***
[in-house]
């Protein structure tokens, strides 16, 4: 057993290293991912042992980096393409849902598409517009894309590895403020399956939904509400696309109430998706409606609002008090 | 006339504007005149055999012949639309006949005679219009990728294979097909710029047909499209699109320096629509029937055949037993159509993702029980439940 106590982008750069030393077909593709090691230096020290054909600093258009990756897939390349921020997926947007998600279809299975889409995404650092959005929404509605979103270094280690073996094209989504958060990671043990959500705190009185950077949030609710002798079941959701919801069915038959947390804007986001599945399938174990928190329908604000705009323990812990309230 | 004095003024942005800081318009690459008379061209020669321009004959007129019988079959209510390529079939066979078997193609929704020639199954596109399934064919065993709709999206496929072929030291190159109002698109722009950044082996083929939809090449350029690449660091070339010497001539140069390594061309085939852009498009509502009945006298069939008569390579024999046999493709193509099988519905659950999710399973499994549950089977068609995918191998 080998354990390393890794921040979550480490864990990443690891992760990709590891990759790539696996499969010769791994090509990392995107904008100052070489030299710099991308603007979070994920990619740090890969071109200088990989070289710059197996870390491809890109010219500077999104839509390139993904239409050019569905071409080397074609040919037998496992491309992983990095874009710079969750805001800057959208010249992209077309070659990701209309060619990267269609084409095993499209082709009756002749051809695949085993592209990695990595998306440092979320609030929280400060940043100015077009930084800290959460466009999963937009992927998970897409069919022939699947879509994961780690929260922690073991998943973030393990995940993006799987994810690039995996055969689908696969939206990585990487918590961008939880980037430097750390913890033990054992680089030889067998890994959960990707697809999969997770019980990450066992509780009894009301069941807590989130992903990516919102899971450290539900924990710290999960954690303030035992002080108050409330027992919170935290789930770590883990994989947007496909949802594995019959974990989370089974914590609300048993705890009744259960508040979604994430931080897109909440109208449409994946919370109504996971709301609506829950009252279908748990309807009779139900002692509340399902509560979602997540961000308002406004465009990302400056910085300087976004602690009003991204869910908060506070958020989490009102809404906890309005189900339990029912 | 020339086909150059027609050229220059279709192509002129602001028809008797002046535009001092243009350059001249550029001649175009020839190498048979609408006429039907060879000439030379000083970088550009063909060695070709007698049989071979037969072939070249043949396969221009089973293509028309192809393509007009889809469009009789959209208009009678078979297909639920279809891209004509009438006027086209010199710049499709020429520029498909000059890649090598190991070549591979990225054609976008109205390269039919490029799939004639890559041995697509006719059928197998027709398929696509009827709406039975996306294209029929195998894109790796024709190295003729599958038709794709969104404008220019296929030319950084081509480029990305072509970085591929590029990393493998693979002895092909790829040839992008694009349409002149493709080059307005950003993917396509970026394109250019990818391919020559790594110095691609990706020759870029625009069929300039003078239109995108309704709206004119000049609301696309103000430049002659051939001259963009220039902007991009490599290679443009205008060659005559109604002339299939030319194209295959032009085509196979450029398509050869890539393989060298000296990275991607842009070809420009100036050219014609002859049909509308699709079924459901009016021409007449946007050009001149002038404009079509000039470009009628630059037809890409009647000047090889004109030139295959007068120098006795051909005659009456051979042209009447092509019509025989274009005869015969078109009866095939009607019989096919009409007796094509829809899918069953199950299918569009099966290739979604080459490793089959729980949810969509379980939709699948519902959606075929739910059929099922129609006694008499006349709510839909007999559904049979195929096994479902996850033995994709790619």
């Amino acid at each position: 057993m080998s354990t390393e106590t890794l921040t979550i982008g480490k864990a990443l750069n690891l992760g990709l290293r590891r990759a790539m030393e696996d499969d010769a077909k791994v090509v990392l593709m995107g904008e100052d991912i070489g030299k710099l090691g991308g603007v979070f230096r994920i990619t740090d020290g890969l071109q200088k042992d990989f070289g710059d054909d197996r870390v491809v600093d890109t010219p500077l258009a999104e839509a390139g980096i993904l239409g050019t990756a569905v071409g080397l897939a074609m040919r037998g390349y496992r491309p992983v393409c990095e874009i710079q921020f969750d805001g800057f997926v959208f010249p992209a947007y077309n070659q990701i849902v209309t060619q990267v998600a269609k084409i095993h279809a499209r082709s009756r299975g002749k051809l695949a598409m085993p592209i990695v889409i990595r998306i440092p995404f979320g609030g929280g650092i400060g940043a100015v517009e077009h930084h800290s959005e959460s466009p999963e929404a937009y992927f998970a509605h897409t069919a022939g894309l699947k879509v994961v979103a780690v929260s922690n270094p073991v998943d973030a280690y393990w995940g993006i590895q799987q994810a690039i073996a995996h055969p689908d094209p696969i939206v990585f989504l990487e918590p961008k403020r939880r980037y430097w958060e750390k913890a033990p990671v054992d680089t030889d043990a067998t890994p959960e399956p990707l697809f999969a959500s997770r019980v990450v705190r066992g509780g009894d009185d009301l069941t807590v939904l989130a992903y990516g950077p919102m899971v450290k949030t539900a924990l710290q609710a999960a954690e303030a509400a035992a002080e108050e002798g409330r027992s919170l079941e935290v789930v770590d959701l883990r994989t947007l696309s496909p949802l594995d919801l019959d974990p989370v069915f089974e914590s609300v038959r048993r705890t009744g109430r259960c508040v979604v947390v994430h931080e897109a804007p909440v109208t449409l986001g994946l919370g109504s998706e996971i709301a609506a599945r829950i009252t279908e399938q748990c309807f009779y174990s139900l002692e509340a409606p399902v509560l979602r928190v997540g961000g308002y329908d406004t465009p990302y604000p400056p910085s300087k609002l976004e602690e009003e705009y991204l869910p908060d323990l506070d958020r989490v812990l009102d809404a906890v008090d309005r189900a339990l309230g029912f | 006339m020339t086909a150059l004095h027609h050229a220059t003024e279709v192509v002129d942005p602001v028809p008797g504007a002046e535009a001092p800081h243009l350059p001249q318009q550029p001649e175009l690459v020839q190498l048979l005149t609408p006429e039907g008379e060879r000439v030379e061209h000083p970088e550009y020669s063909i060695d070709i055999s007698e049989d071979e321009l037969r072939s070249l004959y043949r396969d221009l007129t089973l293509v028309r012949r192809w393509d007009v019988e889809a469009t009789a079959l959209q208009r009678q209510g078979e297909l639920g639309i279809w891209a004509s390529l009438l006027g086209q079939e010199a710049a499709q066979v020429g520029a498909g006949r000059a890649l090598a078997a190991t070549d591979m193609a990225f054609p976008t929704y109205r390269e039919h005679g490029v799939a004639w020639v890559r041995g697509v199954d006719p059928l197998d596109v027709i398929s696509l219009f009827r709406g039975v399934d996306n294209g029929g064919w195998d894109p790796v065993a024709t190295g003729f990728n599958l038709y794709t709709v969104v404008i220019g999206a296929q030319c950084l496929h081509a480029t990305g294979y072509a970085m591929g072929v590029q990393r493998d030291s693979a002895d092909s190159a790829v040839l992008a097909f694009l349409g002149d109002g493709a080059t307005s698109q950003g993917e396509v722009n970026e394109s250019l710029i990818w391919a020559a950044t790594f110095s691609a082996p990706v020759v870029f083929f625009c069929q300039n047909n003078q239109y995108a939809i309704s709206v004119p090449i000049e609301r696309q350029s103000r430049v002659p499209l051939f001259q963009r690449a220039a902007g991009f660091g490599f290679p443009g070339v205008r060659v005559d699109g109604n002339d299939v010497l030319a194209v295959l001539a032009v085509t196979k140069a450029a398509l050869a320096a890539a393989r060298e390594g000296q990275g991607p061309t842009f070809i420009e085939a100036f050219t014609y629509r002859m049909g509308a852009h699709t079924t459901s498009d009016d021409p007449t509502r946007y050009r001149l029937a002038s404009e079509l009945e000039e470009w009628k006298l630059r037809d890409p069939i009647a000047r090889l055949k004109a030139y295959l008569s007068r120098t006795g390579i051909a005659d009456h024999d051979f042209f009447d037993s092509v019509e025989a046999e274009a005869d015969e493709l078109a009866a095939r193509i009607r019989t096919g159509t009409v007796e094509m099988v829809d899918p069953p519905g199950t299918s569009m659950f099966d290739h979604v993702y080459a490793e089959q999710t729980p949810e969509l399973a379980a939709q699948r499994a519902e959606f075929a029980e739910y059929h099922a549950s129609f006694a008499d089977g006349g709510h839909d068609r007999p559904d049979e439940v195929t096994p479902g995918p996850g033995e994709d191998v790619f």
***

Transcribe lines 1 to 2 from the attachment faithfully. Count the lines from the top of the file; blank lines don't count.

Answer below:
[in-house]
């Protein structure tokens, strides 16, 4: 057993290293991912042992980096393409849902598409517009894309590895403020399956939904509400696309109430998706409606609002008090 | 006339504007005149055999012949639309006949005679219009990728294979097909710029047909499209699109320096629509029937055949037993159509993702029980439940 106590982008750069030393077909593709090691230096020290054909600093258009990756897939390349921020997926947007998600279809299975889409995404650092959005929404509605979103270094280690073996094209989504958060990671043990959500705190009185950077949030609710002798079941959701919801069915038959947390804007986001599945399938174990928190329908604000705009323990812990309230 | 004095003024942005800081318009690459008379061209020669321009004959007129019988079959209510390529079939066979078997193609929704020639199954596109399934064919065993709709999206496929072929030291190159109002698109722009950044082996083929939809090449350029690449660091070339010497001539140069390594061309085939852009498009509502009945006298069939008569390579024999046999493709193509099988519905659950999710399973499994549950089977068609995918191998 080998354990390393890794921040979550480490864990990443690891992760990709590891990759790539696996499969010769791994090509990392995107904008100052070489030299710099991308603007979070994920990619740090890969071109200088990989070289710059197996870390491809890109010219500077999104839509390139993904239409050019569905071409080397074609040919037998496992491309992983990095874009710079969750805001800057959208010249992209077309070659990701209309060619990267269609084409095993499209082709009756002749051809695949085993592209990695990595998306440092979320609030929280400060940043100015077009930084800290959460466009999963937009992927998970897409069919022939699947879509994961780690929260922690073991998943973030393990995940993006799987994810690039995996055969689908696969939206990585990487918590961008939880980037430097750390913890033990054992680089030889067998890994959960990707697809999969997770019980990450066992509780009894009301069941807590989130992903990516919102899971450290539900924990710290999960954690303030035992002080108050409330027992919170935290789930770590883990994989947007496909949802594995019959974990989370089974914590609300048993705890009744259960508040979604994430931080897109909440109208449409994946919370109504996971709301609506829950009252279908748990309807009779139900002692509340399902509560979602997540961000308002406004465009990302400056910085300087976004602690009003991204869910908060506070958020989490009102809404906890309005189900339990029912 | 020339086909150059027609050229220059279709192509002129602001028809008797002046535009001092243009350059001249550029001649175009020839190498048979609408006429039907060879000439030379000083970088550009063909060695070709007698049989071979037969072939070249043949396969221009089973293509028309192809393509007009889809469009009789959209208009009678078979297909639920279809891209004509009438006027086209010199710049499709020429520029498909000059890649090598190991070549591979990225054609976008109205390269039919490029799939004639890559041995697509006719059928197998027709398929696509009827709406039975996306294209029929195998894109790796024709190295003729599958038709794709969104404008220019296929030319950084081509480029990305072509970085591929590029990393493998693979002895092909790829040839992008694009349409002149493709080059307005950003993917396509970026394109250019990818391919020559790594110095691609990706020759870029625009069929300039003078239109995108309704709206004119000049609301696309103000430049002659051939001259963009220039902007991009490599290679443009205008060659005559109604002339299939030319194209295959032009085509196979450029398509050869890539393989060298000296990275991607842009070809420009100036050219014609002859049909509308699709079924459901009016021409007449946007050009001149002038404009079509000039470009009628630059037809890409009647000047090889004109030139295959007068120098006795051909005659009456051979042209009447092509019509025989274009005869015969078109009866095939009607019989096919009409007796094509829809899918069953199950299918569009099966290739979604080459490793089959729980949810969509379980939709699948519902959606075929739910059929099922129609006694008499006349709510839909007999559904049979195929096994479902996850033995994709790619």